China has reported just $6.5 billion of imports from Iran in 2021, while other data show it imported more than $20 billion of Iranian crude and oil biproducts.

Firms such as TankerTrackers that monitor shipments and vessel movements worldwide, and the advocacy group United Against Nuclear Iran have reported that China imported a daily average of 850,000 barrels of oil and biproducts from Iran in 2021, much higher than in the previous year.

Data released by China’s Customs Administration, however, shows there was no increase year-on-year in Iranian imports. (We cannot use the link to the figures because China's Customs website indicates it is 'insecure'.)

The average price of Iranian oil is believed to have been $70 per barrel in 2021 and China bought more than 300 million barrels, which would make the total more than $20 billion.

When the United States imposed full sanctions on Iran’s oil exports in May 2019, China continued to buy 100,000-200,000 bpd until the third quarter of 2020. But before the US presidential elections, reports emerged that Iran was shipping more crude to China and the volume steadily increased, reaching the current levels.

Throughout last year, major American business publications such as The Wall Street Journal and Bloomberg were reporting that China had substantially increased its oil imports from Iran, which could undercut Washington’s leverage in the nuclear talks.

A report issued this week by Iran’s Customs Organization puts the country’s non-oil exports to China in 2021 at more than $13 billion, which is twice what China claims it imported from Iran. If this figure is correct, it means Iran’s total exports, including oil, reached $35 billion versus $6.5 billion announced by Beijing.

The figure for non-oil exports to China announced by Iranian customs must have included petrochemicals and minerals, since its overall figure for exports in these sectors in 2021 was more than $20 billion. China is the biggest customer for Iran’s petrochemicals and minerals.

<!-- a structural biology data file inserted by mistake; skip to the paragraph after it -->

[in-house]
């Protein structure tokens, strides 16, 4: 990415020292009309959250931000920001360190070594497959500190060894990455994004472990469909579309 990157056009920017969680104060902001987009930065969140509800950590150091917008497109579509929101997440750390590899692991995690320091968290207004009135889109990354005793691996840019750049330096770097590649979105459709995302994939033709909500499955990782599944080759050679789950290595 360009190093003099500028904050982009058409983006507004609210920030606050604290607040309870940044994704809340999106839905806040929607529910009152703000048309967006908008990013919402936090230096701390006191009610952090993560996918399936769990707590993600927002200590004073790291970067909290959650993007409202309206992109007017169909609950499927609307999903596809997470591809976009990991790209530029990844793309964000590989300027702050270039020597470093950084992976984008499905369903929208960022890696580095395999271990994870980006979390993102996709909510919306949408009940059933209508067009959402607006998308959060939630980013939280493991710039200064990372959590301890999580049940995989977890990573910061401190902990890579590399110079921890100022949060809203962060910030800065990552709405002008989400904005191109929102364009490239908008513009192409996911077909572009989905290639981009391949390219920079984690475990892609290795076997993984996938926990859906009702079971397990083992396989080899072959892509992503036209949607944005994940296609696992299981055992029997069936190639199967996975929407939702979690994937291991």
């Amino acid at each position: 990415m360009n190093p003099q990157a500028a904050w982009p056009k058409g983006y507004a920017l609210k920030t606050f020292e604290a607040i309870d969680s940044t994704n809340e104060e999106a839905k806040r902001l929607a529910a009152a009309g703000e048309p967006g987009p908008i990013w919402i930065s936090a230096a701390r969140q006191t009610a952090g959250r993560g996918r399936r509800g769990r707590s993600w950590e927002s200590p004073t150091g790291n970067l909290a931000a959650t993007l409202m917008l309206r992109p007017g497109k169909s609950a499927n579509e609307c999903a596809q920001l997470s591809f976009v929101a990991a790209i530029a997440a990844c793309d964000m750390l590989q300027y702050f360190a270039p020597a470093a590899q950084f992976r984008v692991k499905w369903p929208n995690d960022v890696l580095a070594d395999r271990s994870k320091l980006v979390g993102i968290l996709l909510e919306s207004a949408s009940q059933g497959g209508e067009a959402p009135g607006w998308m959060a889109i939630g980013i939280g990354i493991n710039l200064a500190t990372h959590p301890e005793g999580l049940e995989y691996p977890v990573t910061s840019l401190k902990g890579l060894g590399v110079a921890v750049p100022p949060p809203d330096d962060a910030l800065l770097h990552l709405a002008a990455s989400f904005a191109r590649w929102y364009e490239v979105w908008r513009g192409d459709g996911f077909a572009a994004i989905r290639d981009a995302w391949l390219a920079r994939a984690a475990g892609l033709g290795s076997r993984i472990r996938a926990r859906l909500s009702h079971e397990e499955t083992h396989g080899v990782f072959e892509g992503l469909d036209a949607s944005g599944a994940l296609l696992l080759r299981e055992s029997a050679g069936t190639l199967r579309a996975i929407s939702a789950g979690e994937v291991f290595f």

United States has also sanctioned many of Iran’s petrochemical companies for their ties with the Revolutionary Guards, which is designated as a terrorist organization by Washington. There are also sanctions on many Iranian mining companies, especially dealing in metals.

This could be the reason why China has not disclosed the real monetary value of imports from Iran.

Critics say the Biden Administration has failed to enforce sanctions imposed by former president Donald Trump on Tehran, as it has been trying to revive the 2015 nuclear agreement (JCPOA) with Iran. China seems to have taken advantage of this.

In 2018, Iran’s Supreme Leader Ali Khamenei signaled a new emphasis in Iran’s foreign policy dubbed ‘Looking East’ and in March 2021 Tehran and Beijing signed a 25-year strategic cooperation agreement with details kept secret. Iran expects China to invest up to $400 billion, which would include what many fear privileges for Chinese companies, particularly in oil and gas.

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